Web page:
I absolutely love these light little dumplings of smoked cheese and ricotta, which are usually served with a simple tomato sauce. The centre melts, giving the appearance that the gnocchi are stuffed with melted cheese. They are completely different to potato gnocchi.
Serves: 4 (make 12 large or 20 small gnocchi)
1 quantity of tomato sauce (see recipe below)
For the gnocchi:
250g ricotta, drained
35g '00' or plain flour
50g Parmesan, finely grated
25g smoked cheese, such as scamorza or smoked Cheddar, finely grated
salt and freshly ground black pepper
50g semolina to serve
Parmesan or Grana Padano shavings
1. First prepare the tomato sauce.
2. Next, mix all the gnocchi ingredients except the semolina together in a bowl, using an electric whisk to achieve a smooth mixture. Bring a large pan of well-salted water to the boil.
3. If making large gnocchi, use tablespoons; if making small gnocchi, use teaspoons. To shape the gnocchi, use two spoons to make quenelles: take a spoonful of the mixture, hold a spoon in each hand and form ovals like small rugby balls by scraping the mixture from one spoon to the other, squeezing it together as you work. Roll the shapes into the semolina to coat them, then drop them in small batches into the boiling water. They will float to the surface when cooked.
4. Lift them out gently using a slotted spoon and add them directly to the pan containing the sauce. Make sure the sauce is warm and gently toss the gnocchi in the sauce to coat.
5. Serve immediately with basil leaves and shavings of Parmesan or Grana Padano.
This is our best tomato sauce recipe ever (in 17 years of writing Italian recipes!), using a combination of preserved and fresh tomatoes. Many Italians bottle their home-grown tomatoes in summer to eat throughout the cold months. Unless, like them, you have an abundance of tomatoes and the flavour has been ripened by the sun, this is the next best thing. The richness of flavour is much enhanced by adding half the oil at the beginning and half at the end, but you can cut down down on the olive oil if you're watching your wasteline. This sauce is prefect with both long or short pasta and is also good to use in baked pasta dishes.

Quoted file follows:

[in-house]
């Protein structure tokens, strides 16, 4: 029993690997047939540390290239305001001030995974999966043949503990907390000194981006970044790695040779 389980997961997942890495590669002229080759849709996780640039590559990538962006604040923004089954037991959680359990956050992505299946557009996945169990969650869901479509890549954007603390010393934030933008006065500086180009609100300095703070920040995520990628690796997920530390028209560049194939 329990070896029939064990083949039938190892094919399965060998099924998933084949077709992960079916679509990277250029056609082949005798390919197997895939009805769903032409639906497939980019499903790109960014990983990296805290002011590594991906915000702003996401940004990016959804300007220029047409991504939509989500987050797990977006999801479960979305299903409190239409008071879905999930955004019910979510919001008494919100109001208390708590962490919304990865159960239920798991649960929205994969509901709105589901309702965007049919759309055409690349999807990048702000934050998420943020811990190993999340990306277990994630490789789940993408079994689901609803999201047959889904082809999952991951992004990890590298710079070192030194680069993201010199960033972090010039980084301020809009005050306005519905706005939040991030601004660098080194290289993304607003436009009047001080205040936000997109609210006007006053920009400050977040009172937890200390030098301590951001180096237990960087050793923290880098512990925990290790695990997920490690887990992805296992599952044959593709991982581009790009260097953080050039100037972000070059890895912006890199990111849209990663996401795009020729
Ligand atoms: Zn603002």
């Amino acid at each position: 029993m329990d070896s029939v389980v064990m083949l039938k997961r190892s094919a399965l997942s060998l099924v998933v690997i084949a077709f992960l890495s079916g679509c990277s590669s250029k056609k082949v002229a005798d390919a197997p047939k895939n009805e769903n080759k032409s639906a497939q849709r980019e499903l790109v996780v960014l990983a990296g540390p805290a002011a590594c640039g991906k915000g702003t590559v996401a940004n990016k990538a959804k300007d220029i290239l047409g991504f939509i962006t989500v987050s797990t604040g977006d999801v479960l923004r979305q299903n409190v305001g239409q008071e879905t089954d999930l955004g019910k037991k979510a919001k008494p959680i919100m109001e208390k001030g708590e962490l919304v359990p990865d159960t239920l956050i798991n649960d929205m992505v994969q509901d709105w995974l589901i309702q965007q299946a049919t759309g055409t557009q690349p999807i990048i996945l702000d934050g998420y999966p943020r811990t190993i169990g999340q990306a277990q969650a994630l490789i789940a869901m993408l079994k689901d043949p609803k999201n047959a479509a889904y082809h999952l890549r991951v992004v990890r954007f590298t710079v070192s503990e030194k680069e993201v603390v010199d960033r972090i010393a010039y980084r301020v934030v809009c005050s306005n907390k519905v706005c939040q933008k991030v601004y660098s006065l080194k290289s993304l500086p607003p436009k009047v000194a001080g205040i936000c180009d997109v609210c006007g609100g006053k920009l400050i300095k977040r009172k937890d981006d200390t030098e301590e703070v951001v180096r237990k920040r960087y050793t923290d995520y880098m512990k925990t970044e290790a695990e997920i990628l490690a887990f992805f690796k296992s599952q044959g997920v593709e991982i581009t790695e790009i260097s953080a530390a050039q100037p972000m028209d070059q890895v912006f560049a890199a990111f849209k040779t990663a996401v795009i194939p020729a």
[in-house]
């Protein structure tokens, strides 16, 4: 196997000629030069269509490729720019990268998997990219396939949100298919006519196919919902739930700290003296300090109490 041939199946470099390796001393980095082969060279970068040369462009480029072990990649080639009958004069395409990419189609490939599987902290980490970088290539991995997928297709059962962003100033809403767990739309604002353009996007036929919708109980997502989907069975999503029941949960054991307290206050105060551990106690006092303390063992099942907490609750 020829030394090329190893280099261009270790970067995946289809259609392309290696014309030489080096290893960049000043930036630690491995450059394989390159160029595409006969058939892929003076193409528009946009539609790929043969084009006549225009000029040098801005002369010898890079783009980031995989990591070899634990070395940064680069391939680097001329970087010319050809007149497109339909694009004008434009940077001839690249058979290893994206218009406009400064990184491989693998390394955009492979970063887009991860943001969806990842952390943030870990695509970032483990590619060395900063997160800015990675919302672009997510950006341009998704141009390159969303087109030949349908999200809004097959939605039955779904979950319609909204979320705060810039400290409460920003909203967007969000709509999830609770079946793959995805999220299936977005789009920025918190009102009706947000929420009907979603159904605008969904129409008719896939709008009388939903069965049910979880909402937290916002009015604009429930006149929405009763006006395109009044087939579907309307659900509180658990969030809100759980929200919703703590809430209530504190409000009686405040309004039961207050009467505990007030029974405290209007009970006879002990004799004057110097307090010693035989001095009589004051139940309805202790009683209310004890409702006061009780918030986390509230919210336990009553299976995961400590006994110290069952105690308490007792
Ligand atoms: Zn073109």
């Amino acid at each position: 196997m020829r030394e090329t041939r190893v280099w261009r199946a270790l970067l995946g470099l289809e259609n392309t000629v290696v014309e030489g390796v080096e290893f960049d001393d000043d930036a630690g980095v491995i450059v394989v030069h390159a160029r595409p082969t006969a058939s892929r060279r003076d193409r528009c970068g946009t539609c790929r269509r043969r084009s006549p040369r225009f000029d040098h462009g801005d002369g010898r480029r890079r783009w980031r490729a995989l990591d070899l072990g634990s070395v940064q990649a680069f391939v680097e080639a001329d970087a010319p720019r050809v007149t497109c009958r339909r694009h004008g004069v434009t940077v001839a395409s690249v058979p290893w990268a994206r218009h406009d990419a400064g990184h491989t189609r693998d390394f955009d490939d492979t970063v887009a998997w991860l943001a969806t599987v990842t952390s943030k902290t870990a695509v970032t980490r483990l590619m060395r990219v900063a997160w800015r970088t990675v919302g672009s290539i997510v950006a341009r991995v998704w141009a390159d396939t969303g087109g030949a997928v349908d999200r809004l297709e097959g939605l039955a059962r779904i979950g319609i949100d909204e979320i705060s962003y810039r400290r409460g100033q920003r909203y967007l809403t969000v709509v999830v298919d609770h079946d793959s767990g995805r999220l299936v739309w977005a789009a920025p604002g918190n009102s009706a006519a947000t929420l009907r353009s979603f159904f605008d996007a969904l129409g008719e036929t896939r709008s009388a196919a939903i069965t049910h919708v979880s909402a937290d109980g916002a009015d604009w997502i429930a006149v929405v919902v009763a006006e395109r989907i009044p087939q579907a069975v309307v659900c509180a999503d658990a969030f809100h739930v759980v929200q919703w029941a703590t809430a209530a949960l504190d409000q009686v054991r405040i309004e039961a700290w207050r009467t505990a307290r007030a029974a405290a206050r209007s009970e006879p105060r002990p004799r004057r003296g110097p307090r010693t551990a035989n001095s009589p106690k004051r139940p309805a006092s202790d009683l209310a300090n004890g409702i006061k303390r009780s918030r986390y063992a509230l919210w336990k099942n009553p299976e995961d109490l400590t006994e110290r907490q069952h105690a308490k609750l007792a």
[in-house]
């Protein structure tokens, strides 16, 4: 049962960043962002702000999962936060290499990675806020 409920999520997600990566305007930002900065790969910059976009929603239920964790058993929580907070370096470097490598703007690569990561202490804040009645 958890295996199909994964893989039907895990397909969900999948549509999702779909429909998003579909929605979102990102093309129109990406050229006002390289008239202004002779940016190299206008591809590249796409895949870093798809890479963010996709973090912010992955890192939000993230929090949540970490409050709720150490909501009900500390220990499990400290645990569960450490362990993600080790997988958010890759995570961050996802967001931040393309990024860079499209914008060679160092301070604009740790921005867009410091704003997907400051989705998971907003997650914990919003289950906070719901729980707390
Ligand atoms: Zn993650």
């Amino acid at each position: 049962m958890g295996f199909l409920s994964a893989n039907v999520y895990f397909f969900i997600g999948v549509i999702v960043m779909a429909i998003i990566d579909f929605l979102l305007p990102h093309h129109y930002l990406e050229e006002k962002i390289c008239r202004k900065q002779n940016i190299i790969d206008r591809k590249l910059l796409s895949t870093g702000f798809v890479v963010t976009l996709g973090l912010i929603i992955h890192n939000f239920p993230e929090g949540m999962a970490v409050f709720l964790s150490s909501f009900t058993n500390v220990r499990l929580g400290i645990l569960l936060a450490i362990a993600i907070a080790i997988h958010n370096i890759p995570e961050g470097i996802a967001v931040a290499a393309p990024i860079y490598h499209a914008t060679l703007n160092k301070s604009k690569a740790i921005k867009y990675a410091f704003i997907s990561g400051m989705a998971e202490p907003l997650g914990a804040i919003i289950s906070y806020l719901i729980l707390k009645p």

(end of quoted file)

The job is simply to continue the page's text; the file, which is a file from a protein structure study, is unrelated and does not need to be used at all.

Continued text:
6 tbsp extra-virgin olive oil
1 red or white onion, finely chopped
1 large garlic clove, lightly crushed
2 x 400g cans whole Italian plum tomatoes
1 large sprig of basil
1-2 tsp caster sugar
1 level tsp salt
good pinch of freshly ground black pepper
12 ripe and flavourful cherry tomatoes, diced
1. Heat half the olive oil in a frying pan and fry the onion and garlic slowly over a medium to low heat for 7-10 minutes, until soft. Add the canned tomatoes, then wash out the can with a few tablespoons of water and add this to the sauce.
2. Add the basil, sugar, salt and black pepper, and continue to cook over a medium heat for about 15 minutes. Use a potato masher or fork to break up the tomatoes.
3. Next add the cherry tomatoes. Cook the sauce for a further 15 minutes, then taste and adjust the salt and sugar if necessary.
4. Stir in the remaining olive oil and your sauce is ready.These two recipes have been taken from The Amalfi Coast by Kate and Giancarlo Caldesi (£25, Hardie Grant). Order your copy on Amazon now.